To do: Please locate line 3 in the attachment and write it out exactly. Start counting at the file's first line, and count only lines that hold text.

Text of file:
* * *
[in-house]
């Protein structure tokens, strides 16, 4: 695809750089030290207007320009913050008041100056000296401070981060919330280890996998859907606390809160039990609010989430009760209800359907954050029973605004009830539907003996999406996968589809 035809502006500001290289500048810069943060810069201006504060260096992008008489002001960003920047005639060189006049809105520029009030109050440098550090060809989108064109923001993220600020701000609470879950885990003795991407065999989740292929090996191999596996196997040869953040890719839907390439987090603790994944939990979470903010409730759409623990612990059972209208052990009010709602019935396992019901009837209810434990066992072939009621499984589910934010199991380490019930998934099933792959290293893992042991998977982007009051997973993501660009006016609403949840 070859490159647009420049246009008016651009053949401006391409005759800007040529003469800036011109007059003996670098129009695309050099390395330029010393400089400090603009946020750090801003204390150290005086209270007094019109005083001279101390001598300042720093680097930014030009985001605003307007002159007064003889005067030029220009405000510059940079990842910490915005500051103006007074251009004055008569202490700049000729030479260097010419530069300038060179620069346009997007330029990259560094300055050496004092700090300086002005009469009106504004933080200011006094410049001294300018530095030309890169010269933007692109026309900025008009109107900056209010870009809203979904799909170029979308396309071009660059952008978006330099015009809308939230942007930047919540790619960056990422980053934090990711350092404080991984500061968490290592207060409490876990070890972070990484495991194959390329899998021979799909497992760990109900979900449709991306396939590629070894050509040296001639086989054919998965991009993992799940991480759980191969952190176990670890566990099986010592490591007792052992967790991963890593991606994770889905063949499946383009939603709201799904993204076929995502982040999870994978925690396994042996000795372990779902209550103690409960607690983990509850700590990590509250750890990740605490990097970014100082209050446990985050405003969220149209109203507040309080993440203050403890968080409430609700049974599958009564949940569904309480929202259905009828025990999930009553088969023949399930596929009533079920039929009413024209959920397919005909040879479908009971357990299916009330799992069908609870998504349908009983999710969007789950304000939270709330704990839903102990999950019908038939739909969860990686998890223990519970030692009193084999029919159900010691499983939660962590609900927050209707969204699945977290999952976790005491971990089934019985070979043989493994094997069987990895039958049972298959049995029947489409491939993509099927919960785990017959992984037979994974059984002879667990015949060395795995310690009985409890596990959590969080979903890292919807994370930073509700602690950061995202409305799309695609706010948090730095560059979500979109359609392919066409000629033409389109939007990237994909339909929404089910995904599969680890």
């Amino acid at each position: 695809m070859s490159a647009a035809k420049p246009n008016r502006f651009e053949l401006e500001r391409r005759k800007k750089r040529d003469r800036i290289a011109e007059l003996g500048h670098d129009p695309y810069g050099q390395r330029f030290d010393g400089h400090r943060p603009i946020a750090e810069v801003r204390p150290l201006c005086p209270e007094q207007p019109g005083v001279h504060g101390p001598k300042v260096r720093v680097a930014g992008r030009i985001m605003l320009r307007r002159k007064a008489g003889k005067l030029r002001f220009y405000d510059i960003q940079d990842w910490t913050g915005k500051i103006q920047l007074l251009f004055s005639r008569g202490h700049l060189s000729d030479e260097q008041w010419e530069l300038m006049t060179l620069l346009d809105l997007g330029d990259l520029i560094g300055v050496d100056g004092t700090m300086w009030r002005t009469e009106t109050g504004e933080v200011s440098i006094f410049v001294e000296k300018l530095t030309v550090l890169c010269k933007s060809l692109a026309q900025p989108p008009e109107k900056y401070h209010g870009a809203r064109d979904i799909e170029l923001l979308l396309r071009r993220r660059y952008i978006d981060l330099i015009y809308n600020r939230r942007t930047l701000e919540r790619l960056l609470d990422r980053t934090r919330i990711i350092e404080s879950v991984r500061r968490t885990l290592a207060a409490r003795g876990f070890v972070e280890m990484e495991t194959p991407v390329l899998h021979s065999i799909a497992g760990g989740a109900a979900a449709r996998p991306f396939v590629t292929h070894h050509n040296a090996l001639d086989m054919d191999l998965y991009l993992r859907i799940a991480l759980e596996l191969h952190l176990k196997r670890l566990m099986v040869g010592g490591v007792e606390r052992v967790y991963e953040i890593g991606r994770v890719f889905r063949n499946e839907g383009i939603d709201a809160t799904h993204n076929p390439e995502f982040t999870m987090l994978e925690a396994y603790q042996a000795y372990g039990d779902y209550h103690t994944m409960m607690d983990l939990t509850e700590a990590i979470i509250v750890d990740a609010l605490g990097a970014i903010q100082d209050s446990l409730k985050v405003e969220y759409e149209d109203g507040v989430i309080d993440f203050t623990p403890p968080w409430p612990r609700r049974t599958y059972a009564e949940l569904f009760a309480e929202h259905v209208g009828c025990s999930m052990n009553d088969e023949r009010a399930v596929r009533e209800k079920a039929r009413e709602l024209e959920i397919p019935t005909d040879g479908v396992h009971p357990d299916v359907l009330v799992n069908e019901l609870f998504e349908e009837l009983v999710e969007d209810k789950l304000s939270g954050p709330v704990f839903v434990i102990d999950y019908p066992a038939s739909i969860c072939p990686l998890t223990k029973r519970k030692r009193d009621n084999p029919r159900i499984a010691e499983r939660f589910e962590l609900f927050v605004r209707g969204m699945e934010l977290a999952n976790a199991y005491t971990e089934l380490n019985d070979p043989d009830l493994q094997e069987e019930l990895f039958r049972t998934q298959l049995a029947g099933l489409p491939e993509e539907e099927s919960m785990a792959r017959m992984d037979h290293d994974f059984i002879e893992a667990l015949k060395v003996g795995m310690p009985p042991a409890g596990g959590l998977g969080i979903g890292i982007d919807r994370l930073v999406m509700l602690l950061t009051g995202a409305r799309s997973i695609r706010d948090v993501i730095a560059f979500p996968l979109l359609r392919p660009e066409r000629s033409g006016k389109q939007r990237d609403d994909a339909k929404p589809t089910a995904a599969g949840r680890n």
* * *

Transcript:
């Amino acid at each position: 695809m070859s490159a647009a035809k420049p246009n008016r502006f651009e053949l401006e500001r391409r005759k800007k750089r040529d003469r800036i290289a011109e007059l003996g500048h670098d129009p695309y810069g050099q390395r330029f030290d010393g400089h400090r943060p603009i946020a750090e810069v801003r204390p150290l201006c005086p209270e007094q207007p019109g005083v001279h504060g101390p001598k300042v260096r720093v680097a930014g992008r030009i985001m605003l320009r307007r002159k007064a008489g003889k005067l030029r002001f220009y405000d510059i960003q940079d990842w910490t913050g915005k500051i103006q920047l007074l251009f004055s005639r008569g202490h700049l060189s000729d030479e260097q008041w010419e530069l300038m006049t060179l620069l346009d809105l997007g330029d990259l520029i560094g300055v050496d100056g004092t700090m300086w009030r002005t009469e009106t109050g504004e933080v200011s440098i006094f410049v001294e000296k300018l530095t030309v550090l890169c010269k933007s060809l692109a026309q900025p989108p008009e109107k900056y401070h209010g870009a809203r064109d979904i799909e170029l923001l979308l396309r071009r993220r660059y952008i978006d981060l330099i015009y809308n600020r939230r942007t930047l701000e919540r790619l960056l609470d990422r980053t934090r919330i990711i350092e404080s879950v991984r500061r968490t885990l290592a207060a409490r003795g876990f070890v972070e280890m990484e495991t194959p991407v390329l899998h021979s065999i799909a497992g760990g989740a109900a979900a449709r996998p991306f396939v590629t292929h070894h050509n040296a090996l001639d086989m054919d191999l998965y991009l993992r859907i799940a991480l759980e596996l191969h952190l176990k196997r670890l566990m099986v040869g010592g490591v007792e606390r052992v967790y991963e953040i890593g991606r994770v890719f889905r063949n499946e839907g383009i939603d709201a809160t799904h993204n076929p390439e995502f982040t999870m987090l994978e925690a396994y603790q042996a000795y372990g039990d779902y209550h103690t994944m409960m607690d983990l939990t509850e700590a990590i979470i509250v750890d990740a609010l605490g990097a970014i903010q100082d209050s446990l409730k985050v405003e969220y759409e149209d109203g507040v989430i309080d993440f203050t623990p403890p968080w409430p612990r609700r049974t599958y059972a009564e949940l569904f009760a309480e929202h259905v209208g009828c025990s999930m052990n009553d088969e023949r009010a399930v596929r009533e209800k079920a039929r009413e709602l024209e959920i397919p019935t005909d040879g479908v396992h009971p357990d299916v359907l009330v799992n069908e019901l609870f998504e349908e009837l009983v999710e969007d209810k789950l304000s939270g954050p709330v704990f839903v434990i102990d999950y019908p066992a038939s739909i969860c072939p990686l998890t223990k029973r519970k030692r009193d009621n084999p029919r159900i499984a010691e499983r939660f589910e962590l609900f927050v605004r209707g969204m699945e934010l977290a999952n976790a199991y005491t971990e089934l380490n019985d070979p043989d009830l493994q094997e069987e019930l990895f039958r049972t998934q298959l049995a029947g099933l489409p491939e993509e539907e099927s919960m785990a792959r017959m992984d037979h290293d994974f059984i002879e893992a667990l015949k060395v003996g795995m310690p009985p042991a409890g596990g959590l998977g969080i979903g890292i982007d919807r994370l930073v999406m509700l602690l950061t009051g995202a409305r799309s997973i695609r706010d948090v993501i730095a560059f979500p996968l979109l359609r392919p660009e066409r000629s033409g006016k389109q939007r990237d609403d994909a339909k929404p589809t089910a995904a599969g949840r680890n």